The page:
Israel/fuel/ash pseudomorphs/spherulites/phytoliths/PSR

Haas, J.N.
2004 Mikroskopische Analyse von Schaf-Ziegenkoprolithen. In Die jungsteinzeitliche Seeufersidlung Arbon Bleiche 3. Umwelt und Wirtschaft, eds. S. Jacomet, U. Leuzinger, and J. Schibler, pp. 43-49. Archäologie in Thurgau 12. Frauenfeld, Kanton Thurgau.
Switzerland/Arbon Bleiche 3

Hadorn, Philippe
1994 Saint-Blaise/Bains des Dames, 1. Palynologie d'un site néolithique et historique de la végétation des derniers 16,000 ans. Archéologie neuchateloise 18. Musée Cantonal d'Archéologie, Neuchâtel.
Switzerland/pollen/sheep-goat (p. 55-57)/OA

Hall, A. and H. Kenward
1998 Disentangling dung: pathways to stable manure. Environmental Archaeology 1: 123-126.

Hall A.R., A.K.G. Jones, and H.K. Kenward
1983 Cereal bran and human faecal remains from archaeological deposits-some preliminary observations. In Site, Environment and Economy, ed. B. Proudfoot, pp. 85-105. British Archaeological Reports, International Series 173. Oxford.
United Kingdom/cess/human

Halligan, Jessi J., Michael R. Waters, Angelina Perrotti, Ivy J. Owens, Joshua M. Feinberg, Mark D. Bourne, Brendan Fenerty, Barbara Winsborough, David Carlson, Daniel C. Fisher, Thomas W. Stafford Jr and James S. Dunbar
2016 Pre-Clovis occupation 14,550 years ago at the Page-Ladson site, Florida, and the peopling of the Americas. Science Advances 13 May 2016: Vol. 2, no. 5, e1600375. DOI: 10.1126/sciadv.1600375

Harrison, Terry
2011 Coprolites: taphonomic and paleoecological implications. In Paleontology and Geology of Laetoli: Human Evolution in Context, ed. T. Harrison, pp. 279-292. Springer Science +Business Media. DOI 10.1007/978-90-481-9956-3_14
Tanzania/bovid scat/carnivore scat

Hastorf, Christine A. and Melanie F. Wright
1998 Interpreting wild seeds from archaeological sites: a dung charring experiment from the Andes. Journal of Ethnobiology 18: 211-227.
Bolivia/Peru/Argentina/experimental archaeology/camelid/goat/guinea pig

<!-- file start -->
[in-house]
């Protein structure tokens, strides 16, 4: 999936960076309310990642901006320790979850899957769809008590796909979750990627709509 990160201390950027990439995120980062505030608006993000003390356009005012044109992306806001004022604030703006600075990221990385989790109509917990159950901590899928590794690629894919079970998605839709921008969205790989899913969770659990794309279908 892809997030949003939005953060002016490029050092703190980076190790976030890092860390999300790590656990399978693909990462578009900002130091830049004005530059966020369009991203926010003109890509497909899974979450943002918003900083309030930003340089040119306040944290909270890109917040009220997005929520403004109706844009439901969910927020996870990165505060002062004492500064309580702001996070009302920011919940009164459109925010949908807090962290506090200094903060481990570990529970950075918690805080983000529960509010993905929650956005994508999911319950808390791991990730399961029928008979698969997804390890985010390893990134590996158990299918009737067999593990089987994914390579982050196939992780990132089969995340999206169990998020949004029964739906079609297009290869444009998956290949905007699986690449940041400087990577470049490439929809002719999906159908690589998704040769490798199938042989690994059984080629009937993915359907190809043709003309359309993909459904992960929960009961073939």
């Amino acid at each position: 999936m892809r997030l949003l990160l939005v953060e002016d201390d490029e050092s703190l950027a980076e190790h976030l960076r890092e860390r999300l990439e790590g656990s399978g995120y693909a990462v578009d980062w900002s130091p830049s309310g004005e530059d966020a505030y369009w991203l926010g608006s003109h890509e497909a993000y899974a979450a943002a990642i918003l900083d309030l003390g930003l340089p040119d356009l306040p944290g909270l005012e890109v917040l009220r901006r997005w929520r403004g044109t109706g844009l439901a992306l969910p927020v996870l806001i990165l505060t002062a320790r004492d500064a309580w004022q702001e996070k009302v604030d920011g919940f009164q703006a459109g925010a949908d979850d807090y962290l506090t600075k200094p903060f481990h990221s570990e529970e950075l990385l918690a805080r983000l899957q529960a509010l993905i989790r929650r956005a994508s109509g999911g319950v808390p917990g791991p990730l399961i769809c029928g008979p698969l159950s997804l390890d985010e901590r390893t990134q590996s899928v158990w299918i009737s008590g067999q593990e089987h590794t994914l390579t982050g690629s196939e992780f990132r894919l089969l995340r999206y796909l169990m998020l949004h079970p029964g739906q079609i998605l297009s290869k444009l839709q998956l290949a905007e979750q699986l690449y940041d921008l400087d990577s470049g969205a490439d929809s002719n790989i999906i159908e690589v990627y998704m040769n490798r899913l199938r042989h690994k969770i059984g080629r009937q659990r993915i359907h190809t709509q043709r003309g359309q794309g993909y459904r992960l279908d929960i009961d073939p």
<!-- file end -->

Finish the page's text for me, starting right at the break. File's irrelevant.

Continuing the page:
Hellwig, Maren
1997 Plant remains from two cesspits (15th and 16th Century) and a pond (13th Century) from Gottingen, southern Lower Saxony, Germany. Vegetation History and Archaeobotany 6: 105-116.
Germany/pollen in 1 sheep-goat dropping/OA

Hillman, G.C., A.J. Legge, and P.A. Rowley-Conwy
1997 On the charred seeds from Epipaleolithic Abu Hureyra: food or fuel? Current Anthropology 38: 651-655. (reply to Miller, CA 1996).
Syria/Abu Hureyra/fuel-not

Huffman, T.N., M. Elburg, and M. Watkeys
2013 Vitrified cattle dung in the Iron Age of southern Africa. Journal of Archaeological Science 40(10): 3553-3560.
South Africa/ethnoarchaeology/cattle

Hunt, Adrian P., Jesper Milàn, Spencer G. Lucas, and Justin A. Spielmann,eds.
2012 Vertebrate Coprolites. New Mexico Museum of Natural History and Science, Albuquerque.
paleontology, mostly/history

James, L. H.
1928 An observed case of "spontaneus" ignition in stable manure. Journal of Agricultural Research 36(5): 481-485.

Johansen, P.G.
2004 Landscape, monumental architecture, and ritual: a reconsideration of the South Indian ashmounds. Journal of Anthropological Archaeology 23: 309-330. [doi:10.1016/j.jaa.2004.05.003] [ref in Shahack-Gross 2011]

Jones, G.E.M.
1998 Distinguishing food from fodder in the archaeobotanical record. Environmental Archaeology 1:95-99.

Jones, John G. and Duccio Bonavia
1992 Analysis de coprolitos de llama (Lama glama) de precermico tardio de la costa nor central del Peru. Bulletin de l'Institut Français des Études Andines 21(3): 835-852.

Jones, Richard (editor)
2012 Manure Matters: Historical, Archaeological and Ethnographic Perspectives. Ashgate, Aldershot.
Europe/United Kingdom/archaeology/ethnoarchaeology

Jones, Richard
2012 Why manure matters. In Manure Matters: Historical, Archaeological and Ethnographic Perspectives, pp. 1-11, ed. R. Jones. Ashgate, Aldershot.

Jones, Richard
2012 Understanding medieval manure. In Manure Matters: Historical, Archaeological and Ethnographic Perspectives, pp. 145-158, ed. R. Jones. Ashgate, Aldershot.
United Kingdom/ethnohistory

Jorgensen, Grethe
1986 Medieval plant remains from the settlement in Mollergade 6. In Analyses of Medieval Plant Remains, Textiles and Wood from Svendborg. The Archaeology of Svendborg, Denmark 4, ed. H. M. Jansen, pp. 45-84. Odense University Press, Odense.
Denmark/cattle? (p. 75-77)/OA

Kanstrup, Marie, Mads K. Holst, Peter M. Jensen, Ingrid K. Thomsen, and Bent T. Christensen
2013 (on line) Searching for long-term trends in prehistoric manuring practice. δ15N analyses of charred cereal grains from the 4th to the 1st millennium BC. Journal of Archaeological Science . [available online April 29, 2013]